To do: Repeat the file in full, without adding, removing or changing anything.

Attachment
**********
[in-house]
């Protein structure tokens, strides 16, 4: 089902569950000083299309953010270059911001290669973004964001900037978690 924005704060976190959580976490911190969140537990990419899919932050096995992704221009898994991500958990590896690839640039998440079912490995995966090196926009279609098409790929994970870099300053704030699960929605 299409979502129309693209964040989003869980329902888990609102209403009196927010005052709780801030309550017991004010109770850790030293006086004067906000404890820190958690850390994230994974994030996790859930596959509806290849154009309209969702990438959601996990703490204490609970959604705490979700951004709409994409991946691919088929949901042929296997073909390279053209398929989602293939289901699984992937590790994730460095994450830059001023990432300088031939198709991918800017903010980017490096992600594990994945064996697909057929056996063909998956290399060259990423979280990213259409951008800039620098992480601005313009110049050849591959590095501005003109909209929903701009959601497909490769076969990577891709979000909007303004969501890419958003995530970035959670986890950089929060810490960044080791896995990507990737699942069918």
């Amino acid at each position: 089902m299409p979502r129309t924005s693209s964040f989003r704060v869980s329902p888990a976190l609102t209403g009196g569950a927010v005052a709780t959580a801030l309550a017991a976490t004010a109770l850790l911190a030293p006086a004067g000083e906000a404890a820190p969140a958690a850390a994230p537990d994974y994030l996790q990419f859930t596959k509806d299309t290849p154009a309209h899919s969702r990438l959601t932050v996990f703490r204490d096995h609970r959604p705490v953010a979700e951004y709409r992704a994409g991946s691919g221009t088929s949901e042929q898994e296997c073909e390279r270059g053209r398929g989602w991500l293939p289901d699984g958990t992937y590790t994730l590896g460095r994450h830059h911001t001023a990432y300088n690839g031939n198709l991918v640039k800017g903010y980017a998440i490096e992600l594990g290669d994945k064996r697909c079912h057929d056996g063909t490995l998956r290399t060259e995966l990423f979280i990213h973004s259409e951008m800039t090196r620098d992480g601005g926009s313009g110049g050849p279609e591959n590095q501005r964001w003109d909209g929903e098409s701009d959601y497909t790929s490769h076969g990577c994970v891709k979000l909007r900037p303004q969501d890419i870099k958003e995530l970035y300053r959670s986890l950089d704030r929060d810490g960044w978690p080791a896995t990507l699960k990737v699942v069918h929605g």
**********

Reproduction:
[in-house]
């Protein structure tokens, strides 16, 4: 089902569950000083299309953010270059911001290669973004964001900037978690 924005704060976190959580976490911190969140537990990419899919932050096995992704221009898994991500958990590896690839640039998440079912490995995966090196926009279609098409790929994970870099300053704030699960929605 299409979502129309693209964040989003869980329902888990609102209403009196927010005052709780801030309550017991004010109770850790030293006086004067906000404890820190958690850390994230994974994030996790859930596959509806290849154009309209969702990438959601996990703490204490609970959604705490979700951004709409994409991946691919088929949901042929296997073909390279053209398929989602293939289901699984992937590790994730460095994450830059001023990432300088031939198709991918800017903010980017490096992600594990994945064996697909057929056996063909998956290399060259990423979280990213259409951008800039620098992480601005313009110049050849591959590095501005003109909209929903701009959601497909490769076969990577891709979000909007303004969501890419958003995530970035959670986890950089929060810490960044080791896995990507990737699942069918």
């Amino acid at each position: 089902m299409p979502r129309t924005s693209s964040f989003r704060v869980s329902p888990a976190l609102t209403g009196g569950a927010v005052a709780t959580a801030l309550a017991a976490t004010a109770l850790l911190a030293p006086a004067g000083e906000a404890a820190p969140a958690a850390a994230p537990d994974y994030l996790q990419f859930t596959k509806d299309t290849p154009a309209h899919s969702r990438l959601t932050v996990f703490r204490d096995h609970r959604p705490v953010a979700e951004y709409r992704a994409g991946s691919g221009t088929s949901e042929q898994e296997c073909e390279r270059g053209r398929g989602w991500l293939p289901d699984g958990t992937y590790t994730l590896g460095r994450h830059h911001t001023a990432y300088n690839g031939n198709l991918v640039k800017g903010y980017a998440i490096e992600l594990g290669d994945k064996r697909c079912h057929d056996g063909t490995l998956r290399t060259e995966l990423f979280i990213h973004s259409e951008m800039t090196r620098d992480g601005g926009s313009g110049g050849p279609e591959n590095q501005r964001w003109d909209g929903e098409s701009d959601y497909t790929s490769h076969g990577c994970v891709k979000l909007r900037p303004q969501d890419i870099k958003e995530l970035y300053r959670s986890l950089d704030r929060d810490g960044w978690p080791a896995t990507l699960k990737v699942v069918h929605g």